Tennis, more like tenuous
Let’s get two thoughts right out of the way at the beginning, because I honestly won’t be able to concentrate until I write them down.
Firstly: it is probably the most brilliant idea in the history of television to basically air a bunch of young, athletic people in skimpy outfits grunting and getting sweaty and call it a sport. I can’t imagine anything more pathologically capitalistic.
It’s like Adam Smith’s ultimate free-market display of obscenity, except we allow it on ESPN.
Secondly: the only time tennis gets played the way it was meant to be played is at this high level. The rest of the time, it’s full of flailing elbows, twisted knees, taped-up ankles and tragic exclamations of profanity.
For ordinary people, the idea of playing it comes somewhere between the fifth and sixth circle of Dante’s hell. I don’t know if it’s quite in Dis, but I feel comfortable enough to diss it.
If it weren’t for the flagrant exhibition of bodies seen in televised tennis, I have no doubt that it would be the sporting version of the dodo.
Two-thirds of Americans are overweight and one-third of us are obese. What in the heck are we doing playing something as physically demanding as tennis? Are we trying to reduce the health care burden on the economy? Have congressional Republicans really gone that far?
I’ve played tennis before. I was really good. All I had to do was hit it away from the other, similarly wheezing waddler on the other side of the net and the game was done.
Wait a minute, I’ve misused some lingo. The game wasn’t done. The point was done. Wait, no, the, uh…experience…was done? Or interval? Or set period of play to determine what anywhere from one eighteenth or one thirty fifth or goodness, I have no idea.
The scoring system in tennis is more arcane and unnecessarily complicated than the derivatives Wall Street was handing out in 2008. And that caused a multi-trillion dollar economic calamity. There are points that go from “love” to “15” to “30” to “40,” yet also can possible have “advantage” points where both players have forty points within the larger point.
Maybe it’s a large philosophical troll. It’s pointless while having too many points.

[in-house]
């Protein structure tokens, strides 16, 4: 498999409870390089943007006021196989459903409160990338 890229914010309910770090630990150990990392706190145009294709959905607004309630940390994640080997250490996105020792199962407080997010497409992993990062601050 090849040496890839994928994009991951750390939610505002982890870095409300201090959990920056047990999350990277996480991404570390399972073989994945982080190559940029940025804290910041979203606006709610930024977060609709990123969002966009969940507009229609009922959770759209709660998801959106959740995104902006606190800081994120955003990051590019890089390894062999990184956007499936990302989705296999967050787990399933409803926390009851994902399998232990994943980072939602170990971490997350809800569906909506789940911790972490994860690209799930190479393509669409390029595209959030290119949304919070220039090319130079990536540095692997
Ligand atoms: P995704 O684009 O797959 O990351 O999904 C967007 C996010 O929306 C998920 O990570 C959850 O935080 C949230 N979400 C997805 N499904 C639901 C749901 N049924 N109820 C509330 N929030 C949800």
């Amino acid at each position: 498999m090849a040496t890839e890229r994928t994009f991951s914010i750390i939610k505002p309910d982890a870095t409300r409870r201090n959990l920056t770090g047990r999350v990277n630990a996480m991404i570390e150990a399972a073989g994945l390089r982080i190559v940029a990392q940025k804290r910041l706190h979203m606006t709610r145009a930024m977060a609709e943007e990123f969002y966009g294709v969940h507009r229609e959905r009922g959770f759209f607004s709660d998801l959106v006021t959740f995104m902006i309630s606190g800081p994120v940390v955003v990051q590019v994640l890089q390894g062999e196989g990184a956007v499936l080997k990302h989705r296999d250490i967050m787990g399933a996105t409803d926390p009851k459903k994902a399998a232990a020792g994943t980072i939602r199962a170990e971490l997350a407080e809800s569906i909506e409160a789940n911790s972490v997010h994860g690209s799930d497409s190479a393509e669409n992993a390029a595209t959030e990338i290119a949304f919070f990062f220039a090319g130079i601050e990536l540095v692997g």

Continuing: after the larger point, though, the points add up to a game, which add up to a set, which add up to a match. I’m not going to go into it more because it’s really giving too much credence to a “sport” that exists to put spry young adults into hussy clothing. The only saving grace is that someone tricked David Foster Wallace into liking the sport, and he wrote some pretty awesome stuff about it.
Instead, though, I’m going to talk about the wonderful game of ping-pong, or table tennis, as you might know it. Now there’s a game for Americans.
You barely need to move to play, although players need quickness at the very high levels. A dude or lass can get by just by knowing how to spin the ball well.
You can wear a t-shirt and jeans while playing it without feeling like you’re going to be ostracized for wearing some ultra-conservative attire. Anybody can play it with the reasonable expectation of little exercise, and that’s a good thing.
Best of all, I think the United Kingdom actually have some decent players on the worldwide stage.
Last year, Andy Murray became the first Brit to win a Grand Slam title in some eighty years last year, and he only won the US Open, not Wimbledon, the de facto stomping grounds of the royal family.
So, really, I’m not sure why the Brits are still so gung-ho about this whole thing. Aren’t they sick of watching their home isle get perennially whipped by other European countries and the United States all the time? Isn’t that what the have soccer for?